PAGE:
A DIFFERENT TAKE TO CRYPTO MUSIC FESTIVAL
There has been a lot of music cryptocurrency projects over the years. Musicoin, Voise, Opus, Muse, Choon and lots more. Change a letter of a popular word and presto, you have a brand new project you can fix into blockchain. But on a serious note, the market is very saturated and many ICOs, despite all the promises, have yet to deliver any noticeable value. One company is approaching the scene from an absolutely different point. Our Music Festival is a project built around disintermediating the music events business. Unlike ICOs, it is not raising any public money on the back of wild revolutionary promises, at least not at the moment.
OUR MUSIC FESTIVAL
OMF was created in collaboration with popular DJ 3LAU (Justin Blau), blockchain entertainment network SingularDTV, and concert&event company Prime Social Group. SingularDTV is a ConsenSys-backed venture that funds decentralized applications built on the Ethereum platform. Blau acknowledges the Winklevoss twins for introducing him to crypto during the time they were building the Gemini exchange. Our Music Festival is currently moving out of California, Berkeley to be precise. However, they have ambitions of expanding globally in three years, bringing the idea as far afield to places such as Seoul, Barcelona and Tokyo.
PROBLEMS THEY INTEND TO SOLVE
The music events industry is suffering from the same kind of rent-seeking and monopolistic practices of just about any other. Particularly, Ticketing monopoly has gotten worse in recent years due to large acquisitions and a reduction in competitors. OMF hopes that it will all change when artists can provide more control to fans over ticket purchases and their overall festival experience. Bringing these components into the blockchain will automatically eliminate issues like ticket inflation. Ticket inflation is popularly caused by programmers who use bots to buy tickets en masse when they are released. Sadly, the general public loses out and these scalpers then sell the tickets at inflated prices on secondary markets.
In an interview on Hackernoon, 3LAU explains that artists would also ideally like more control over the marketing process. In comparison to the performers, promoters are not as in touch with the fans. Blockchain could also theoretically allow artists to reclaim the data and analytics related to their shows. Promoters, who usually hold this data, have to their advantage of selling it on as another source of revenue. In the OMF model, fans can opt into giving away that info and receive cryptocurrency as a reward in return. Rather than extracting value from fans, Blau aims for the new model to share in the value creation process and reward fans for referrals and feedback.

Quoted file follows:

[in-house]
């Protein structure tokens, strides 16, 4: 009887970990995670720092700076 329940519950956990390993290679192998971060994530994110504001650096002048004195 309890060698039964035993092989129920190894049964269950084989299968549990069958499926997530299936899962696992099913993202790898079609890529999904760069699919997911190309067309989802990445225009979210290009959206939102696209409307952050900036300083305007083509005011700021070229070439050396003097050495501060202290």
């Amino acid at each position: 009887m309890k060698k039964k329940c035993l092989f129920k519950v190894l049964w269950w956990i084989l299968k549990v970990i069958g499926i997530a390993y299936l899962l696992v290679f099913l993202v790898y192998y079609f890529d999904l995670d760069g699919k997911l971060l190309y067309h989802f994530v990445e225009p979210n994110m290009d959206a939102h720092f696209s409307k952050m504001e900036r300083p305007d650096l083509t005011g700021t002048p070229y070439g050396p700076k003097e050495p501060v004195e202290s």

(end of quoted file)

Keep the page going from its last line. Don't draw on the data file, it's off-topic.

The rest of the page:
PUTTING IT IN PRACTICE
Luckily, OMF is not just about talking this idea up like their many ICO counterparts. Last year, their very first music cryptocurrency festival was held at the Greek Theater in Berkeley. The party featured the likes of Mati, Kim, 3LAU himself, and Grammy award-winning artist Zedd. A crowd of about 8,000 people was present at the party, among them were some crypto celebrities like Fred Ehrsam (founder of Coinbase) and Adam Ludwin (CEO of Interstellar). It goes without saying that 3LAU did his fair share to promote blockchain whenever he had the chance.
OMF tokens were available to purchase at the event allowing for party goers to purchase tickets and get discounts on merchandise and food. About 2,000+ cryptocurrency payments were recorded, which is outstanding given the size of the crowd. Thus, highlights how the younger generation is warming to crypto as an alternative to exclusive fiat systems. It also portrays how significant it is for tokens to actually have some utility in the network.
COMBINING THE PHYSICAL WITH THE VIRTUAL
At almost the end of 3LAU’s set, support crew fired an ample amount of confetti into the crowd. And what first appeared to be a standard crowd-pleasing stunt turned out to be an opportunity to promote crypto; and thousands of paper crypto wallets in the form of QR codes. Savvy fans could later redeem their crypto for different colored friendship bracelets.
This was all done through the OMF app that developers had created specially for the event. But, a number of fans reported that the user experience just was not up to scratch. That didn’t dampen the mood of the party and despite the issues, you would not think twice to call the trial anything but a success.
It is somewhat relaxing to see a project actually putting it’s money where it’s mouth is. In an industry filled with promises and flush with cash there may not be that much of incentives for projects to go the full distance with their prospects. With that notwithstanding, one festival is not enough to call the OMF project a success, yet. If not for anything, a lot of work needs to be done on the app. It is very satisfying to say that the event was more of a successful trial than just a show. Also, just like blockchain, OMF is in its infancy of development and will need time to mature.